Bleach and acid residue from pressure washing; Bleach can react with certain paints on the building and deposit on the glass. Certain acids such as HF are used to rinse paint especially. This acid will etch the windows leaving a white haze that will not come off. Ceratin surfactants can also leave stains. There are also chemicals like sodium metasilicate which is a very powerful alkali which will leave silicate spots/stains.

Artillary (shotgun) fungus; This appears as raised black/dark brown spots/nubs that seam to be cemented to the glass. They do come off easily with a single edge razor. But there is usually a large number of them. If they are found on a glass surface that is prone to scratching the process used to remove them can be quite time consuming. They come from a fungus that lives in mulch. And are actually shot from the fungus at the glass. Find the mulch and you will usually find the spots on the glass.

Silicone caulk residue; This comes from caulk tubes used to seal around the edges of a window pane. It can be applied at the factory or on the jobsite. Either way when it is shmeared on the glass it will cure and literally bond to the glass. As it cures it forms a covalent bond with the glass surface. If you think you have removed all of it hit the glass with pure water or even just soapy water.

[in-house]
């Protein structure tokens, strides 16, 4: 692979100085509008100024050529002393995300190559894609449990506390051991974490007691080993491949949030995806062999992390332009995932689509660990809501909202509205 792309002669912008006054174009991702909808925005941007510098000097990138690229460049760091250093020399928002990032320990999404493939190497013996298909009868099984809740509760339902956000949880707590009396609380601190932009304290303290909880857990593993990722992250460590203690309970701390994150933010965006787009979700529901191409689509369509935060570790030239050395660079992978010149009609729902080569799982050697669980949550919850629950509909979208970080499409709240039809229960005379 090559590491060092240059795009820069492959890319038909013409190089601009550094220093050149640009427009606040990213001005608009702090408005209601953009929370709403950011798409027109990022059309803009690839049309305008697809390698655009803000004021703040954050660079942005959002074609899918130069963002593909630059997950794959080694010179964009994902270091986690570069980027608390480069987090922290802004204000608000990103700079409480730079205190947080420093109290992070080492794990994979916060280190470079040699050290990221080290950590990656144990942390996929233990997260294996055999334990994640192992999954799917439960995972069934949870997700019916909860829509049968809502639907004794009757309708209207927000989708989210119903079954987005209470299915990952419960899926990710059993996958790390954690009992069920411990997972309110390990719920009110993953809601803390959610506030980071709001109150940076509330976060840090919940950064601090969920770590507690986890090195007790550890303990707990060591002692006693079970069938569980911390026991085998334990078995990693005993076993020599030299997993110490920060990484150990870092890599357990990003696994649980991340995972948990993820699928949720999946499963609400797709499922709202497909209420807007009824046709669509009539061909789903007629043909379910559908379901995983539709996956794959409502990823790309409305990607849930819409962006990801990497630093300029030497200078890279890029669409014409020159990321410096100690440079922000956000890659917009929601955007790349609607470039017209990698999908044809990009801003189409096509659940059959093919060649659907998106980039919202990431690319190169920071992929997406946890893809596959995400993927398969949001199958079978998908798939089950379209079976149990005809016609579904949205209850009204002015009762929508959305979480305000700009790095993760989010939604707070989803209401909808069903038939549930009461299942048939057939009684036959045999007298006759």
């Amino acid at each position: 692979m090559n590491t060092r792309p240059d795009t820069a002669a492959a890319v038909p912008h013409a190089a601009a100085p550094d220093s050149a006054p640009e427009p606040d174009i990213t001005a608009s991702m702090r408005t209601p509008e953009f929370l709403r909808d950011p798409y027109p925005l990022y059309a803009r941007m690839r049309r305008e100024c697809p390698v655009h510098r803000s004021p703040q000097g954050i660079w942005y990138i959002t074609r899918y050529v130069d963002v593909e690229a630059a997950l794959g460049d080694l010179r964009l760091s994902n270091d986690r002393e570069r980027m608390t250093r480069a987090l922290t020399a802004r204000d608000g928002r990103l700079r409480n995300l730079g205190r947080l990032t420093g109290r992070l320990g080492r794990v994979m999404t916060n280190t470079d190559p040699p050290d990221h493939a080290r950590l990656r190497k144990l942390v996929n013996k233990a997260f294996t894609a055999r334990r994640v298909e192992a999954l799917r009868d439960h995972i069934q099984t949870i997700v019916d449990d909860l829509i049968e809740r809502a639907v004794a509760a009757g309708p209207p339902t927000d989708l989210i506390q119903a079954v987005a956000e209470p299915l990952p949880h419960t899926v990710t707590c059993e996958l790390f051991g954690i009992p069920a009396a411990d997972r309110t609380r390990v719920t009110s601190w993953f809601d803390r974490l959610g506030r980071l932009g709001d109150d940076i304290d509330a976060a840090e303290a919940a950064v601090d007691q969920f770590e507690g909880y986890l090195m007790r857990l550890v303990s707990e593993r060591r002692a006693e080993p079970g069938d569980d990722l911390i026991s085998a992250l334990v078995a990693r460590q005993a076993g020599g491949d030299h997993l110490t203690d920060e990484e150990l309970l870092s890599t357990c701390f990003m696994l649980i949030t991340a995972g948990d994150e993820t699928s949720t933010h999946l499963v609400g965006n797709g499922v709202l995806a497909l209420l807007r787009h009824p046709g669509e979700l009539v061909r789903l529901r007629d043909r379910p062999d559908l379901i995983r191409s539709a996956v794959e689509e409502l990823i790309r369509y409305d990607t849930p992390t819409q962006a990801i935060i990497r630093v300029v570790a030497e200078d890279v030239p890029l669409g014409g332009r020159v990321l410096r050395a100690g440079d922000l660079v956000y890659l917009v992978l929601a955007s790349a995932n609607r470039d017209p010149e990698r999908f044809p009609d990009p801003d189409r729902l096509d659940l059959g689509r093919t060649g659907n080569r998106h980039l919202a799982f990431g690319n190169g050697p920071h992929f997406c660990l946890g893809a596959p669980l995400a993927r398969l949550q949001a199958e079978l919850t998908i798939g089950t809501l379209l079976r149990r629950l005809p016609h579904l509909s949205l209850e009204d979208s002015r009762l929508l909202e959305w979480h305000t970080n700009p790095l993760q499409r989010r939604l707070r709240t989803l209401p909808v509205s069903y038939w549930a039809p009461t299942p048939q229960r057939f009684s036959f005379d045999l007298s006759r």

In house scratch removal grinding damage; We have all seen it. Those unbelievable deep scratch patches. Most times the original scratches still remain. It would have been best if the scratches were just left alone. This happens too most times when inexperienced people attempt removing hard water spots.

Post construction debris; The list is virtually endless. As given above. The most common which I have personally observed are paint, wood stain, concrete, silicone caulk, minwax, and labels. The most interesting observation for me is the fact that most times the general contractor does not see this as a problem. We are supposed to have a magic wand and just wipe this debris away without doing any harm to the glass. Sometimes this can be done with a razor or a chemical. But when the surface is prone to scratching it is not that easy. Then it becomes a serious problem. Which must be brought to the attention of the general contractor. Again it is for this reason that the IWCA Glass Committee has begun the "Window Cleaner Chronicles". To help us all educate the people we work for.

Written by Henry Grover Jr. henrygroverjr@gmail.com A member of the IWCA Glass Committee www.glass-smart.blogspot.com